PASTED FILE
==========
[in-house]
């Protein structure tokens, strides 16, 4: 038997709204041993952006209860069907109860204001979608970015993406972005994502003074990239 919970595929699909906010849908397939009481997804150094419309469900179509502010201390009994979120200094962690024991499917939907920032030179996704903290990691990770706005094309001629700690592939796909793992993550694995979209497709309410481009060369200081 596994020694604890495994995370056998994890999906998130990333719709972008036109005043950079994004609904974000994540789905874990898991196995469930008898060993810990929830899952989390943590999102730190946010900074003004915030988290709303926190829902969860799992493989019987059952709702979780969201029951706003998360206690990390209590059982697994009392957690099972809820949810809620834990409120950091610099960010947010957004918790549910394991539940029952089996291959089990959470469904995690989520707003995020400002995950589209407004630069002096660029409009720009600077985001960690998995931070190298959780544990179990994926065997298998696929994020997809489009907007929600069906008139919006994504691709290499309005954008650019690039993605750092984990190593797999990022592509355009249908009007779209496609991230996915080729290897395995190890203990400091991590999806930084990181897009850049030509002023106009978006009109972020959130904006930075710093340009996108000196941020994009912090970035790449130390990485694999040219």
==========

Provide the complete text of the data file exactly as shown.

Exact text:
[in-house]
């Protein structure tokens, strides 16, 4: 038997709204041993952006209860069907109860204001979608970015993406972005994502003074990239 919970595929699909906010849908397939009481997804150094419309469900179509502010201390009994979120200094962690024991499917939907920032030179996704903290990691990770706005094309001629700690592939796909793992993550694995979209497709309410481009060369200081 596994020694604890495994995370056998994890999906998130990333719709972008036109005043950079994004609904974000994540789905874990898991196995469930008898060993810990929830899952989390943590999102730190946010900074003004915030988290709303926190829902969860799992493989019987059952709702979780969201029951706003998360206690990390209590059982697994009392957690099972809820949810809620834990409120950091610099960010947010957004918790549910394991539940029952089996291959089990959470469904995690989520707003995020400002995950589209407004630069002096660029409009720009600077985001960690998995931070190298959780544990179990994926065997298998696929994020997809489009907007929600069906008139919006994504691709290499309005954008650019690039993605750092984990190593797999990022592509355009249908009007779209496609991230996915080729290897395995190890203990400091991590999806930084990181897009850049030509002023106009978006009109972020959130904006930075710093340009996108000196941020994009912090970035790449130390990485694999040219």